The old systems are comfortable and familiar. They tick the regulatory compliance boxes. And to move away from them means investment and business disruption, even if the rollout goes smoothly. But they’re well past their sell-by date.
Why? Because of what they mean for customers: lengthy customer journeys, lots of errors and data mismatches, duplicated effort, and a lack of flexibility in dealing with the variety of risk that customers present. Typically it takes 30 hours for a customer to apply for a loan – if they even qualify to apply for one; error rates during processing of over 80%; and 90 days until initial draw-down. More than half of applications are abandoned.
These numbers are shocking. Why are banks willing to put up with offering this level of service?
New entrants are taking chunks out of the SME lending market, targeting the most profitable business. The Pareto Principle points to a loss of the most profitable 20% of customers translating to an 80% loss of value. Banks must do something different if they’re to remain relevant. If you don’t decide to be a winner, you’ll lose the profitable business.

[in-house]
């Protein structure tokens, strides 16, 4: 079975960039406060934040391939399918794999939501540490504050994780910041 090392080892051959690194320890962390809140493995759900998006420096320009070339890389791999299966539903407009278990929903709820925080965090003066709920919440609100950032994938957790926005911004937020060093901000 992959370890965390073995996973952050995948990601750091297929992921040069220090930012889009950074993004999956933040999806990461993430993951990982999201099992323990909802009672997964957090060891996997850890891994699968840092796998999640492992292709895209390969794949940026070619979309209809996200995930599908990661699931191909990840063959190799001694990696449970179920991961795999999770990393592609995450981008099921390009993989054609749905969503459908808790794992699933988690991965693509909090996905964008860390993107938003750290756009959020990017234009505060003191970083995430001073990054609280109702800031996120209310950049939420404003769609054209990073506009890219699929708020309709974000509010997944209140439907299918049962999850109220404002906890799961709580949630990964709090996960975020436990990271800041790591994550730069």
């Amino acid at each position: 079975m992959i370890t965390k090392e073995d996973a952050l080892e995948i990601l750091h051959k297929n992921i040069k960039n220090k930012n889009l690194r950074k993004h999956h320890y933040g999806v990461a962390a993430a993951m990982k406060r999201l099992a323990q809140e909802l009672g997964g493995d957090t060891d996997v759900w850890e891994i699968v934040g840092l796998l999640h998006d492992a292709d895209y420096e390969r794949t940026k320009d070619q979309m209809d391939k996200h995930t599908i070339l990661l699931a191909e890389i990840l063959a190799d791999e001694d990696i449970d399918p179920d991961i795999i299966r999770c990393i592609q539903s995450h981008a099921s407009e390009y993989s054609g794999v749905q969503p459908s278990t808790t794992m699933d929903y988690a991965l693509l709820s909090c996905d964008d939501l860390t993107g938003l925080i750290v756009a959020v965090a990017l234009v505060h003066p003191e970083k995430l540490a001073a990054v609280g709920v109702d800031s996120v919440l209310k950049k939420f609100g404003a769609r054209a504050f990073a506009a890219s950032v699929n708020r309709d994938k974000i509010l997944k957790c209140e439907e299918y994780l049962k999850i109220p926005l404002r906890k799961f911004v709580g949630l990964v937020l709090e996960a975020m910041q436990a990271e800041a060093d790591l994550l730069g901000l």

Specialist newcomers have taken whole markets away from banks several times in the past. Merchant cash advance (where a cash advance is paid off from a percentage of card payments) is one; foreign exchange is another. There are parallels in other industries – for example specialist insurers have taken segments of business, such as cover for domestic appliances and technology, from the general insurance giants; and in transport, ride-hailing has taken business from taxis.
Big Tech thinks it can do better. Just a couple of examples: you can apply for a business credit card when you get to the checkout on Amazon, as part of the purchase journey – this is embedded finance. PayPal’s Pay in 3 is another embedded finance service where credit is offered at the checkout.
To see more clearly where value could be added, we’ll look at the value chain for bank business borrowers.
A typical customer journey is something like this.
The value that’s added (or deducted) at each point for the borrower comes largely from three factors:
Price sensitivity is not in the list. SMEs tend to value time-to-cash more highly than low prices. The risk they face is of their viable business going bust while they’re waiting for a loan.
Every aspect of the value chain can be tuned, bringing competitive advantage and enlarging the addressable market for banks. It’s straightforward, and can be started now, at the pace that’s right for the individual bank – whether it’s a traditional bank that’s currently using 40 systems to support business lending, or a startup creating a bank from scratch.